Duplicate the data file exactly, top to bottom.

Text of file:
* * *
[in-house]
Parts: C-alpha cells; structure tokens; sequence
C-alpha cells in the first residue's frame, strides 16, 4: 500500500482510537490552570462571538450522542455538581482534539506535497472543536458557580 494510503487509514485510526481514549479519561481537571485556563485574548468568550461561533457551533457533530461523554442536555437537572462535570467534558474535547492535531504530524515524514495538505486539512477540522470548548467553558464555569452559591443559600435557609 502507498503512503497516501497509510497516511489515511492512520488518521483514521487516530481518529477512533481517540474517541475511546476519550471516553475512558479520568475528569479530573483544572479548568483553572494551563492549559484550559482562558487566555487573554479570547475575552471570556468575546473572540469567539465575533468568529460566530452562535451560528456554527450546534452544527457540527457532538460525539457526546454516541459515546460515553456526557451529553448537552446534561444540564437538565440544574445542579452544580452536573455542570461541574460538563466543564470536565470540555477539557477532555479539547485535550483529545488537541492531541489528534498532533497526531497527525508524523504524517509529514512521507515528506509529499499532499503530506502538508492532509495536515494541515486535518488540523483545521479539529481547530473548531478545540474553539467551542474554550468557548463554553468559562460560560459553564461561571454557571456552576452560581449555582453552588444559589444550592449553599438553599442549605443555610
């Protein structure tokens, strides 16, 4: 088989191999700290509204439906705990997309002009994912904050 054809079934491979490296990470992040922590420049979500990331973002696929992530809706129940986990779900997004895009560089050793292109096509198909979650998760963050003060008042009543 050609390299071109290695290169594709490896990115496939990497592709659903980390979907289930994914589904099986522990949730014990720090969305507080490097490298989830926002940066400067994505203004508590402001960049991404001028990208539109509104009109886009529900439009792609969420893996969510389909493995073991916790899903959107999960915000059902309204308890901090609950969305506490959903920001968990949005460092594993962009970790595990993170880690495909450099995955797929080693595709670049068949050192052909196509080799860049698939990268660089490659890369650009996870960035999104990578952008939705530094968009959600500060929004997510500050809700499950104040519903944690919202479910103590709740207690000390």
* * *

[in-house]
Parts: C-alpha cells; structure tokens; sequence
C-alpha cells in the first residue's frame, strides 16, 4: 500500500482510537490552570462571538450522542455538581482534539506535497472543536458557580 494510503487509514485510526481514549479519561481537571485556563485574548468568550461561533457551533457533530461523554442536555437537572462535570467534558474535547492535531504530524515524514495538505486539512477540522470548548467553558464555569452559591443559600435557609 502507498503512503497516501497509510497516511489515511492512520488518521483514521487516530481518529477512533481517540474517541475511546476519550471516553475512558479520568475528569479530573483544572479548568483553572494551563492549559484550559482562558487566555487573554479570547475575552471570556468575546473572540469567539465575533468568529460566530452562535451560528456554527450546534452544527457540527457532538460525539457526546454516541459515546460515553456526557451529553448537552446534561444540564437538565440544574445542579452544580452536573455542570461541574460538563466543564470536565470540555477539557477532555479539547485535550483529545488537541492531541489528534498532533497526531497527525508524523504524517509529514512521507515528506509529499499532499503530506502538508492532509495536515494541515486535518488540523483545521479539529481547530473548531478545540474553539467551542474554550468557548463554553468559562460560560459553564461561571454557571456552576452560581449555582453552588444559589444550592449553599438553599442549605443555610
């Protein structure tokens, strides 16, 4: 088989191999700290509204439906705990997309002009994912904050 054809079934491979490296990470992040922590420049979500990331973002696929992530809706129940986990779900997004895009560089050793292109096509198909979650998760963050003060008042009543 050609390299071109290695290169594709490896990115496939990497592709659903980390979907289930994914589904099986522990949730014990720090969305507080490097490298989830926002940066400067994505203004508590402001960049991404001028990208539109509104009109886009529900439009792609969420893996969510389909493995073991916790899903959107999960915000059902309204308890901090609950969305506490959903920001968990949005460092594993962009970790595990993170880690495909450099995955797929080693595709670049068949050192052909196509080799860049698939990268660089490659890369650009996870960035999104990578952008939705530094968009959600500060929004997510500050809700499950104040519903944690919202479910103590709740207690000390």